I backed quietly toward the house. By the time I returned with Dave, the fur hat was gone.

Later that morning, when Dave fed the ewes, he noticed that one of the ewes didn’t come up for corn. She was pawing at the hay in the field. That’s not normal behavior for a sheep at this time of year. They’d rather eat corn than hay. When he went down to investigate, he found she was in labor. Ten days after our last set of lambs and we have new babies in the barn!

Two surprises in one day; almost more than a person can stand. Nobody got sprayed and nobody died. The best kind of surprises.

Monday, March 21, 2011

Lights glowing in the night

Dave and I were first introduced to headlamps on a canoe trip in the Boundary Waters Canoe Area last summer. Jesse, our son-in-law, used a head lamp to navigate us across a lake at night in a storm. He found us a campsite and avoided all the rocks in the way. It was amazing! When we got home, we ordered one for each of us to use during lambing.

Lambing checks at night can be a spooky proposition. The flashlight only shows a small area of ground at a time, so we have to sweep it back and forth. Also, most of our flashlights are constantly in need of new batteries. And if you want to work with a flashlight, you have to stick it in your mouth to leave your hands free. And if you set that flashlight down in the barnyard before you stick it in your mouth...

Several years ago I gave up on regular flashlights and bought some hand crank flashlights to save on batteries and to always have a flashlight that worked. But, as Gautam, our other son-in-law says, hand cranked flashlights only work in theory. The light beam they shed isn’t very bright and you do have to crank fairly often, which you can’t do with your mouth if you need to free up your hands.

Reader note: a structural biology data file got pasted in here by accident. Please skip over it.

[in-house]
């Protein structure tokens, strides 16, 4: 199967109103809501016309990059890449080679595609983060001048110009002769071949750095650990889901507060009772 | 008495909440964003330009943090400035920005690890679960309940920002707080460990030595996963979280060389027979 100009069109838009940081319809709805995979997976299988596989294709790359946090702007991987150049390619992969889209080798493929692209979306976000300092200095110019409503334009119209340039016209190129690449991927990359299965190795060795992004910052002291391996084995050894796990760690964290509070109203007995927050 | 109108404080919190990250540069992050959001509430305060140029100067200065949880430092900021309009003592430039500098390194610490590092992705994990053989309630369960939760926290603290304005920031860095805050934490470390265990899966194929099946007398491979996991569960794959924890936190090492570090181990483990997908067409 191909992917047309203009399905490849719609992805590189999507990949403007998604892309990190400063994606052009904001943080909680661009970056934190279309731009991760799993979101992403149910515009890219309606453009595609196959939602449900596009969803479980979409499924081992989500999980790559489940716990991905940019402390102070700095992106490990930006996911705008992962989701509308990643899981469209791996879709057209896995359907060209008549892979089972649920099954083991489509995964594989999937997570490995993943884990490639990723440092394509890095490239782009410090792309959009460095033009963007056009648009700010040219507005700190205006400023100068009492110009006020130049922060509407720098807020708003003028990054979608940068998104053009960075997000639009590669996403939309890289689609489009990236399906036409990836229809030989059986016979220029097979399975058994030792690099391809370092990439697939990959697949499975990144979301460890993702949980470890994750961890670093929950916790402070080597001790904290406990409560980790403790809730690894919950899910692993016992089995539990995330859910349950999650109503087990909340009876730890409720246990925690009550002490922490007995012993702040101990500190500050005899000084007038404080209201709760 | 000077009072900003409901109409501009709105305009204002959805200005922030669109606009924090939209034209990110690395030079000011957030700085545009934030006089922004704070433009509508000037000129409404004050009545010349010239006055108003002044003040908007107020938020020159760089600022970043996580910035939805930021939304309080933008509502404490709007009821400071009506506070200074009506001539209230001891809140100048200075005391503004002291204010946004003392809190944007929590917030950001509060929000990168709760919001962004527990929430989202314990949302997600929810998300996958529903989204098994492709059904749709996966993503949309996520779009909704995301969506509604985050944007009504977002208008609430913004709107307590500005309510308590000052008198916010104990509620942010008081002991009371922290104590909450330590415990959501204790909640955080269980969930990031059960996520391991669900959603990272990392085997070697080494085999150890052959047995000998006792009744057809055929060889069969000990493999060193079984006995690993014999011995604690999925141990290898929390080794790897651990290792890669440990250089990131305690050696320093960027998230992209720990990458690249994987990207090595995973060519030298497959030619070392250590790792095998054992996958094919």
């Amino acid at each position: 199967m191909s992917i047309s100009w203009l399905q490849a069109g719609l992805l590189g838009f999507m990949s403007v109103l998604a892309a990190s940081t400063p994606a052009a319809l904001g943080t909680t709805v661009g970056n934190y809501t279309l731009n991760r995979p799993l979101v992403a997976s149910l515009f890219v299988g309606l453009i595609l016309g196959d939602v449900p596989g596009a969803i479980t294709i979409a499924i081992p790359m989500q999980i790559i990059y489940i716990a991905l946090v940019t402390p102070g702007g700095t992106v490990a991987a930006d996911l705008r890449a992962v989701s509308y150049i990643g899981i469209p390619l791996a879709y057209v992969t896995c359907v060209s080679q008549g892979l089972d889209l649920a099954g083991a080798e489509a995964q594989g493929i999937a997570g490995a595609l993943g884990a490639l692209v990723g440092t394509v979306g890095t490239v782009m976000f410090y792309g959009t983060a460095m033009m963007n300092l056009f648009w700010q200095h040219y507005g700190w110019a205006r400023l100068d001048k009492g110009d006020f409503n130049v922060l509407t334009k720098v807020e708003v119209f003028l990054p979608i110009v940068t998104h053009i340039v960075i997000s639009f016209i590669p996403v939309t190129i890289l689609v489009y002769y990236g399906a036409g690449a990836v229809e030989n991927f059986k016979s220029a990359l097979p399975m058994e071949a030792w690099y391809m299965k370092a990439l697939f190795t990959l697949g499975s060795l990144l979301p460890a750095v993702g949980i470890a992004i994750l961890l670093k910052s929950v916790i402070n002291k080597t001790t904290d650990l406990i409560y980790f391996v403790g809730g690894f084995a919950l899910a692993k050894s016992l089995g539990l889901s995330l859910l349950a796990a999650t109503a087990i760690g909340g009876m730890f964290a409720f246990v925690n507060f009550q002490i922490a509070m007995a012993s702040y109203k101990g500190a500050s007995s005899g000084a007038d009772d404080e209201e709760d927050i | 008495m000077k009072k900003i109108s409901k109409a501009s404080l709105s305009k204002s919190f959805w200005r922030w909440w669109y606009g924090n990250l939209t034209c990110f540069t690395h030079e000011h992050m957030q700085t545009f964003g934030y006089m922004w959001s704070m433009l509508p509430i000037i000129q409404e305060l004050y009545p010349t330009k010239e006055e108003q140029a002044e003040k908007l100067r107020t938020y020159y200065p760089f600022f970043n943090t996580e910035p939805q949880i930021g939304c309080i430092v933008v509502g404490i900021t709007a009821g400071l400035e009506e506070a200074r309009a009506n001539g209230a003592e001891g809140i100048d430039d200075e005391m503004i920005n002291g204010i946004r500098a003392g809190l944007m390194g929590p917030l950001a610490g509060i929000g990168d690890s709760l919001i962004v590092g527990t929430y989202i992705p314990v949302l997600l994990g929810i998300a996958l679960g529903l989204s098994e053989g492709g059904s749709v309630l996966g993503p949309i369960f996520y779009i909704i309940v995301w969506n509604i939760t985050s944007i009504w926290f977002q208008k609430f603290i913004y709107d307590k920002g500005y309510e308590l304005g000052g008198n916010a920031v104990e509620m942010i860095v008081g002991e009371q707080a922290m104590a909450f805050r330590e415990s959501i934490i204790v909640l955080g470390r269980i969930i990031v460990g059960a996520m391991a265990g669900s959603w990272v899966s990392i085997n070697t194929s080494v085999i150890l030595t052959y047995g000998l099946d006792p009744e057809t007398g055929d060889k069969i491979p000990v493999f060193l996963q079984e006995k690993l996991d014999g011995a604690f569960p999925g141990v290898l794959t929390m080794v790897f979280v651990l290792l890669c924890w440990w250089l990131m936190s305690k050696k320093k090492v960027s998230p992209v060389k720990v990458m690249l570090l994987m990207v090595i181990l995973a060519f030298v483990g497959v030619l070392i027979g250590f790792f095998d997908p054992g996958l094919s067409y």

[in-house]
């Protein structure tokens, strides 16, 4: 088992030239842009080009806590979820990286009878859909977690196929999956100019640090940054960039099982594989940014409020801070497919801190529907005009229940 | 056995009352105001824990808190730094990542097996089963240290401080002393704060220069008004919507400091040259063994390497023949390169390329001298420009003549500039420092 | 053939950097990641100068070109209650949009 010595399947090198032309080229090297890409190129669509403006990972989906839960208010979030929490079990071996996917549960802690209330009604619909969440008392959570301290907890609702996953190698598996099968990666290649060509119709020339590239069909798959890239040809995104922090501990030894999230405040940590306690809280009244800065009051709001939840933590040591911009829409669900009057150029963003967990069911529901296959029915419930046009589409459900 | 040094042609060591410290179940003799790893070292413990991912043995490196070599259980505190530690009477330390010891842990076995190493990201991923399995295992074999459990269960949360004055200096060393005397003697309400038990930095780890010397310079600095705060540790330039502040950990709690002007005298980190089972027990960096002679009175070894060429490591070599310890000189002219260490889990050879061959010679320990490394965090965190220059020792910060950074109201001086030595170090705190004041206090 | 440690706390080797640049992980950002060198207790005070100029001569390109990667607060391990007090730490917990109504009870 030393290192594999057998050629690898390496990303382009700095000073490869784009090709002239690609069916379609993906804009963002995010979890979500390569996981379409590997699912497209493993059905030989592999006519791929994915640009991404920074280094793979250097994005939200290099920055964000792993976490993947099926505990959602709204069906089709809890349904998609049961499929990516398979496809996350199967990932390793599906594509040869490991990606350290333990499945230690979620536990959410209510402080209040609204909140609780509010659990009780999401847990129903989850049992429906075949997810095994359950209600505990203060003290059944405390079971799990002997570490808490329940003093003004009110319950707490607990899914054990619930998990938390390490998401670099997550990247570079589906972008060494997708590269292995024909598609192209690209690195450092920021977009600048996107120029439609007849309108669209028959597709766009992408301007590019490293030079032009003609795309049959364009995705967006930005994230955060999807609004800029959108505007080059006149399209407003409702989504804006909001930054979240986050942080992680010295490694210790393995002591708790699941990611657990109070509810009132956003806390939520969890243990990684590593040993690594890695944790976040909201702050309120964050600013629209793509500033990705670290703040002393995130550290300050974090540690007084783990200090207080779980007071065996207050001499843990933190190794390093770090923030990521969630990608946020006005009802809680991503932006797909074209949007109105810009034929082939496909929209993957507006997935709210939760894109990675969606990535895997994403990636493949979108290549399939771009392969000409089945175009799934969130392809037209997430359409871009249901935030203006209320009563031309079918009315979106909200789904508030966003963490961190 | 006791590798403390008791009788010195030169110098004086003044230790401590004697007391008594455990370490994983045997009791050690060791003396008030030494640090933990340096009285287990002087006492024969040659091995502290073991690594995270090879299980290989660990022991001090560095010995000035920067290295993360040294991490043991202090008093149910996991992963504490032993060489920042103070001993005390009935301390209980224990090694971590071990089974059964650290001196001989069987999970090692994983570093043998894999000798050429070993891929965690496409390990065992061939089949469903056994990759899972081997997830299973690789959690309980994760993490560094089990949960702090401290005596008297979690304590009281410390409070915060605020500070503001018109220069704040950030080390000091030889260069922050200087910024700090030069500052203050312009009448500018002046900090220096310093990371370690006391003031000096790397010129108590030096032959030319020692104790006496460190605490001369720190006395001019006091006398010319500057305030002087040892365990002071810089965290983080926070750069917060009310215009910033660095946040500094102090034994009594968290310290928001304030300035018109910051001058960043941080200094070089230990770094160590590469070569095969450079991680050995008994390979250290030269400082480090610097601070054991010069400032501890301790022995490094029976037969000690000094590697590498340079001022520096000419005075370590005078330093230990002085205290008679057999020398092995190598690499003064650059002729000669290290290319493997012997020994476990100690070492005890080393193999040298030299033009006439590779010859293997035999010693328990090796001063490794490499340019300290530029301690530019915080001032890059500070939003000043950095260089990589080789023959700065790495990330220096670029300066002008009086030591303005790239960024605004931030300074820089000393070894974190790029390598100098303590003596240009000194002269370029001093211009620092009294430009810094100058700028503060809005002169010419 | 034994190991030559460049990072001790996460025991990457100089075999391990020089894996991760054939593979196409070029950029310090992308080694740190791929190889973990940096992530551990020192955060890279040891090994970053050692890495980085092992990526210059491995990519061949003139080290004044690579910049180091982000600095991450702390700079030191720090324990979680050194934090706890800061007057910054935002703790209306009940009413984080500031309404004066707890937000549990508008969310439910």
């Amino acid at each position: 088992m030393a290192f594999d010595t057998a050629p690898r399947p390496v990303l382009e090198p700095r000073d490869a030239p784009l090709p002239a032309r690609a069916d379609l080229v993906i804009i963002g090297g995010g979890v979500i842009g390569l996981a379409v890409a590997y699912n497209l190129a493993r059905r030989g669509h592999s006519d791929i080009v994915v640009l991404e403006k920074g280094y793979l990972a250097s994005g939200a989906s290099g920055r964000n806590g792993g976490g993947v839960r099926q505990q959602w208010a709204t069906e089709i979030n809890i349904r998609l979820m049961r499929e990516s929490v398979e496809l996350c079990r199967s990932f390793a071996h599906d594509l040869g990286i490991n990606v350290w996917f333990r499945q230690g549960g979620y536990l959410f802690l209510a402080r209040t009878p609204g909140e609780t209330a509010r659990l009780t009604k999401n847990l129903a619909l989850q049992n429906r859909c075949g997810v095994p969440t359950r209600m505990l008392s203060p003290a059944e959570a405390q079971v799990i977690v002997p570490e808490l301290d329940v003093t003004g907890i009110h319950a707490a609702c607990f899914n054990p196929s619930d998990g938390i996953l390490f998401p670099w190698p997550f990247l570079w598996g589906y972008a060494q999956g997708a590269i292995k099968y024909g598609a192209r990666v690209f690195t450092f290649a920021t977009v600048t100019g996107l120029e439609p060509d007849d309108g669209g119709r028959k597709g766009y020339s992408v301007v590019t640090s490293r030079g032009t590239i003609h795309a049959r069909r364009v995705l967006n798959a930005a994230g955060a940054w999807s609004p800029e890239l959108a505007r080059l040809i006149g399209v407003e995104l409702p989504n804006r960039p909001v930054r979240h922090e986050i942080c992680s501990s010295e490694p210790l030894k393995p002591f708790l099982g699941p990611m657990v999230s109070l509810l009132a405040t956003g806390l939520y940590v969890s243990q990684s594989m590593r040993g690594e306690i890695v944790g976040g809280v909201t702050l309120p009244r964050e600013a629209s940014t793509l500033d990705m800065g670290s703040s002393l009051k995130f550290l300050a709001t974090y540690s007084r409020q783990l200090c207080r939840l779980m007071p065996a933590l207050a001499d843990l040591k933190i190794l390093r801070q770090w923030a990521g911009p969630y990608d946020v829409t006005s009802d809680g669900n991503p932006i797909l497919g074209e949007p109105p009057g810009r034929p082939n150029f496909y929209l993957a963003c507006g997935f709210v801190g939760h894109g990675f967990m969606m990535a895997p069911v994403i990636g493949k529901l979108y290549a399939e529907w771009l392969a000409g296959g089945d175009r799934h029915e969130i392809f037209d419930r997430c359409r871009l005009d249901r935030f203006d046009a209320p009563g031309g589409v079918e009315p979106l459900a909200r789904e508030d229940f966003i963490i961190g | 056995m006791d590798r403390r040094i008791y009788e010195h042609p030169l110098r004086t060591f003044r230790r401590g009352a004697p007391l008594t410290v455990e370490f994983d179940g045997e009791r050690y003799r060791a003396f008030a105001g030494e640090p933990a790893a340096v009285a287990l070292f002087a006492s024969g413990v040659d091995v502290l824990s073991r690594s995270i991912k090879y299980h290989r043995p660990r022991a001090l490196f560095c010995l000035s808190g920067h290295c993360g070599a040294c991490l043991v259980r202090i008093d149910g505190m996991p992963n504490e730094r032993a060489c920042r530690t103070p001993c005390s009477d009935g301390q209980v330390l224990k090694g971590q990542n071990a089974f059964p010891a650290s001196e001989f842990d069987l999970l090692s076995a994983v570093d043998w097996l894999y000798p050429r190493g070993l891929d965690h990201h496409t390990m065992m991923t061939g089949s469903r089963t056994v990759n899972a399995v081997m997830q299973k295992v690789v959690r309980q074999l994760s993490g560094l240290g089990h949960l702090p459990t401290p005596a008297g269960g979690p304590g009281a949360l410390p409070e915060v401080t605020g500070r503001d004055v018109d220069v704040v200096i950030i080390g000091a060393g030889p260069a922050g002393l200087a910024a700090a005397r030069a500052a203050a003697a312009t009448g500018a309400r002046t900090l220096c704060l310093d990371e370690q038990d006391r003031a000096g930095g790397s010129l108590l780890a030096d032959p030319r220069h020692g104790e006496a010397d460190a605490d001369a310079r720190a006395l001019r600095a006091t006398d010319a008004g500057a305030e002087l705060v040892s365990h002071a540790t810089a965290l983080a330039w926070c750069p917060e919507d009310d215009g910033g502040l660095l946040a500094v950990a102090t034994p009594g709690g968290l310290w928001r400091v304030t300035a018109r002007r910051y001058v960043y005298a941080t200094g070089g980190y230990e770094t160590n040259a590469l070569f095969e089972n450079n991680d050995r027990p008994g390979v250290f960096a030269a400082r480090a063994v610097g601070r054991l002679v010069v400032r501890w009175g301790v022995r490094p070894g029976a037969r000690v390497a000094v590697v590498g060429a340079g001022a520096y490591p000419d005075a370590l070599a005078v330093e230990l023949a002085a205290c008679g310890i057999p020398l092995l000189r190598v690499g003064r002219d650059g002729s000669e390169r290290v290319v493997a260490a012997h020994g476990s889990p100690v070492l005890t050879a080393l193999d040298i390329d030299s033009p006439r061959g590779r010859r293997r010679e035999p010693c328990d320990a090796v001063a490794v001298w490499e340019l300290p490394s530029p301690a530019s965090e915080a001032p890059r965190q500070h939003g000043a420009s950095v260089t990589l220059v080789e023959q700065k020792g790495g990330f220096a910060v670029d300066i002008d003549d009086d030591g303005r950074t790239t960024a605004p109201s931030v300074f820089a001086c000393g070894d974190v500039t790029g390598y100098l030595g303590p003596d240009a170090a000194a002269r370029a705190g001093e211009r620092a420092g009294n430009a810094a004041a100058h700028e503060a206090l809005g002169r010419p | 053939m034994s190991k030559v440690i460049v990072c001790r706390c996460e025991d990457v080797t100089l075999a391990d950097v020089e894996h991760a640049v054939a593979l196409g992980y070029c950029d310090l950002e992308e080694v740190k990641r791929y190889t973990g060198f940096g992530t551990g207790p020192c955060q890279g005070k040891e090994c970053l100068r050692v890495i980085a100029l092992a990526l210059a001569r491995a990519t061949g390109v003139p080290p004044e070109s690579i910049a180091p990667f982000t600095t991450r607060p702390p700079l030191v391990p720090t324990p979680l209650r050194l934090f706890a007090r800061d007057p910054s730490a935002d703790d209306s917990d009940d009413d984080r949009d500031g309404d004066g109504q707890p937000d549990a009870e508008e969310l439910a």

So, the Petzl headlamps looked to be a wonderful improvement with hands free operation, and a good, bright light over the exact field of view of our eyes.

The first night I went out with my headlamp, it was snowing. Everywhere I looked, the air was filled with glittering crystals. It was so beautiful, I stood there entranced. Then I stepped into the pasture. Dozens of pairs of little green lights glowed in the distance. Most of the sheep were out enjoying a nice winter evening. Their eyes glowed green in reflection. When I stepped into the barn, dozens more green lights looked back at me. The headlamp had completely changed our grubby, late winter, manure – covered barnyard into a fairyland at night. My light woke the sparrows nesting in the barn, which fluttered around in the rafters, until one hovered in front of me, tail feathers spread, wings spread, staring into the beam of my headlamp. A fairyland indeed.